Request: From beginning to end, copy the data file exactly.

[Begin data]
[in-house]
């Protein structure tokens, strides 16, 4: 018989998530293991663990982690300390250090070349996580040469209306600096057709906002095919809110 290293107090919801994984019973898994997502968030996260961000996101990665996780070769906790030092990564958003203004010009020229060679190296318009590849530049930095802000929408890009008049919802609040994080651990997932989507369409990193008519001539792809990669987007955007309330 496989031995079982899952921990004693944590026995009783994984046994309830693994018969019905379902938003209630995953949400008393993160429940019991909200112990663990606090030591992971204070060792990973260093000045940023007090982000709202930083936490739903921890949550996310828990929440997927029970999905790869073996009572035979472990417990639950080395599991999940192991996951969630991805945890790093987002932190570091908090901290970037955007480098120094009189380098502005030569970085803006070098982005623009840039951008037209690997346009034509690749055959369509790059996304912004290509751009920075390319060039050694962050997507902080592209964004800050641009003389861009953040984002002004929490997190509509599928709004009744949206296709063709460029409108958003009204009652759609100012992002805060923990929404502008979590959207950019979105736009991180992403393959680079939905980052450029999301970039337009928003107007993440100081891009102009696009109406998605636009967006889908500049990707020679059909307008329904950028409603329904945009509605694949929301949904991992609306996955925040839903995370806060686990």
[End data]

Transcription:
[in-house]
């Protein structure tokens, strides 16, 4: 018989998530293991663990982690300390250090070349996580040469209306600096057709906002095919809110 290293107090919801994984019973898994997502968030996260961000996101990665996780070769906790030092990564958003203004010009020229060679190296318009590849530049930095802000929408890009008049919802609040994080651990997932989507369409990193008519001539792809990669987007955007309330 496989031995079982899952921990004693944590026995009783994984046994309830693994018969019905379902938003209630995953949400008393993160429940019991909200112990663990606090030591992971204070060792990973260093000045940023007090982000709202930083936490739903921890949550996310828990929440997927029970999905790869073996009572035979472990417990639950080395599991999940192991996951969630991805945890790093987002932190570091908090901290970037955007480098120094009189380098502005030569970085803006070098982005623009840039951008037209690997346009034509690749055959369509790059996304912004290509751009920075390319060039050694962050997507902080592209964004800050641009003389861009953040984002002004929490997190509509599928709004009744949206296709063709460029409108958003009204009652759609100012992002805060923990929404502008979590959207950019979105736009991180992403393959680079939905980052450029999301970039337009928003107007993440100081891009102009696009109406998605636009967006889908500049990707020679059909307008329904950028409603329904945009509605694949929301949904991992609306996955925040839903995370806060686990």